Position Statement

Enacted: Jan 2000

Acquired Immune Deficiency Syndrome (AIDS) has emerged as significant concern and challenge to correctional administrators. As the number of victims stricken with this virus continues to multiply, probation and parole personnel must be aware of the implications of various actions and non-actions, confidentiality issues, and medical facts. Policies and procedures governing all facets of AIDS prevention and education must reflect best current medical and ethical practices.


The American Probation and Parole Association supports the findings and recommendations of the National Institute of Justice in "AIDS and the Law Enforcement Officer" and "AIDS in Correctional Facilities." While neither of these publications specifically addresses the unique issues faced by probation and parole officers, the detailed analysis assesses many of the major areas of concern expressed by staff.

Education of all citizens about the dangers and means of transmission of the AIDS virus is a primary social objective. Probationers and parolees convicted of drug-related offenses represent a high-risk group which should be targeted for intensive educational efforts, despite refractory attitudes frequently encountered among this population. Other offenders should also be provided with information about preventive measures and testing options.

Disclosure of offender medical information presents difficult ethical and professional dilemmas. As a general rule, such information is confidential. When staff become aware that a specific offender is HIV-positive, disclosure to other parties without the subject's informed consent is a violation of his/her right to privacy. In special cases where there is evidence suggesting ongoing high-risk behavior that might result in the infection of a third party, the right to privacy may be outweighed by a duty to warn possible victims. In such cases, staff should be encouraged to seek supervisory and legal assistance on a case-by-case basis.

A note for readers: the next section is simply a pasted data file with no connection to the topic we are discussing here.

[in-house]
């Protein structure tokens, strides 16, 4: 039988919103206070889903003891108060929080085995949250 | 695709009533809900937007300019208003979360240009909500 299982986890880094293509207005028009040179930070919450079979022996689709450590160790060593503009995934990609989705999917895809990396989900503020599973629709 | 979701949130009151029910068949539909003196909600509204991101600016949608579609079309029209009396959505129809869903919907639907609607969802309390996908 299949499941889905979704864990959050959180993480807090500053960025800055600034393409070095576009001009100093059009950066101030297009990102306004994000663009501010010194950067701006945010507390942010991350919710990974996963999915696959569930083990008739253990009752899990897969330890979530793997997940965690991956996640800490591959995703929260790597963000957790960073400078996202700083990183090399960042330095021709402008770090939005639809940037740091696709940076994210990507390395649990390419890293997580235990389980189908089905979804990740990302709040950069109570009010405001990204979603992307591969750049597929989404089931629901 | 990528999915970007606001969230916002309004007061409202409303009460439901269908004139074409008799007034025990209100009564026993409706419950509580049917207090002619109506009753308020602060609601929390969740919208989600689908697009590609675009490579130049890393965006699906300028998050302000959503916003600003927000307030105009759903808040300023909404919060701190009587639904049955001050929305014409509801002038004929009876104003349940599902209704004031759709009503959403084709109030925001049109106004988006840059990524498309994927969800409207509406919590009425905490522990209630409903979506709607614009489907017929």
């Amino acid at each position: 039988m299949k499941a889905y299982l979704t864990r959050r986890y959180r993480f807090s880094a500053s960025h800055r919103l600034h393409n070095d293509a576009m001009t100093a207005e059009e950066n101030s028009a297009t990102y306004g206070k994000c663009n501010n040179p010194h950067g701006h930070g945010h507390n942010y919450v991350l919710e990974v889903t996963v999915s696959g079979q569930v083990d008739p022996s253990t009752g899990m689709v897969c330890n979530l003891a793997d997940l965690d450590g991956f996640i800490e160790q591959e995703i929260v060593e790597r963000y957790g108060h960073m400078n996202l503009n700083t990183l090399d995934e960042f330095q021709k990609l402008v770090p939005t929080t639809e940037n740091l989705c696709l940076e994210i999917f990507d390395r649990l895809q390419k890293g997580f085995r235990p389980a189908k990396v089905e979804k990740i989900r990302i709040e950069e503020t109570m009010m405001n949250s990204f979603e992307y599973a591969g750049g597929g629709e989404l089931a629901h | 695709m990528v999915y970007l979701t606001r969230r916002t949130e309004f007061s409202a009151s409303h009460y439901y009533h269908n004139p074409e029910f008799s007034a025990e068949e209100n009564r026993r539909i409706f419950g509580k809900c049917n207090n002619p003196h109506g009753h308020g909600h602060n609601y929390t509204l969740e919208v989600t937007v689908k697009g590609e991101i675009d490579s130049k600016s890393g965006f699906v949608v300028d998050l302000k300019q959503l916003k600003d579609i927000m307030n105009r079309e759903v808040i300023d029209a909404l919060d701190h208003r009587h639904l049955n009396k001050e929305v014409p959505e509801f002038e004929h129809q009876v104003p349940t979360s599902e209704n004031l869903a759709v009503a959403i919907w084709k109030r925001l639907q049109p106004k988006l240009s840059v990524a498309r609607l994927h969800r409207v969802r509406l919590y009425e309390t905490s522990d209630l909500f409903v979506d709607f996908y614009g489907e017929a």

In the daily performance of their duties, probation and parole officers are rarely exposed to situations where viral transmission is possible. The only recognized means of contracting the AIDS virus is through blood-to-blood contact or semen-to-blood contact. Neither is likely to occur in the context of the probation/parole officer's job. Common hygienic procedures and recognition of high-risk behaviors and situations should be sufficient to prevent exposure. Officers may wish to carry rubber or surgical protective wear, but such precautions should not be mandatory. The AIDS virus is not easily transmitted, and there is little evidence that professionals employed in the health or law enforcement fields are at risk of contracting it, if standard procedures are followed.

All jurisdictions should develop policies and procedures, which stress regular training, utilizing the latest medical research, video, and live presentations, and the opportunity for staff to discuss issues of concern.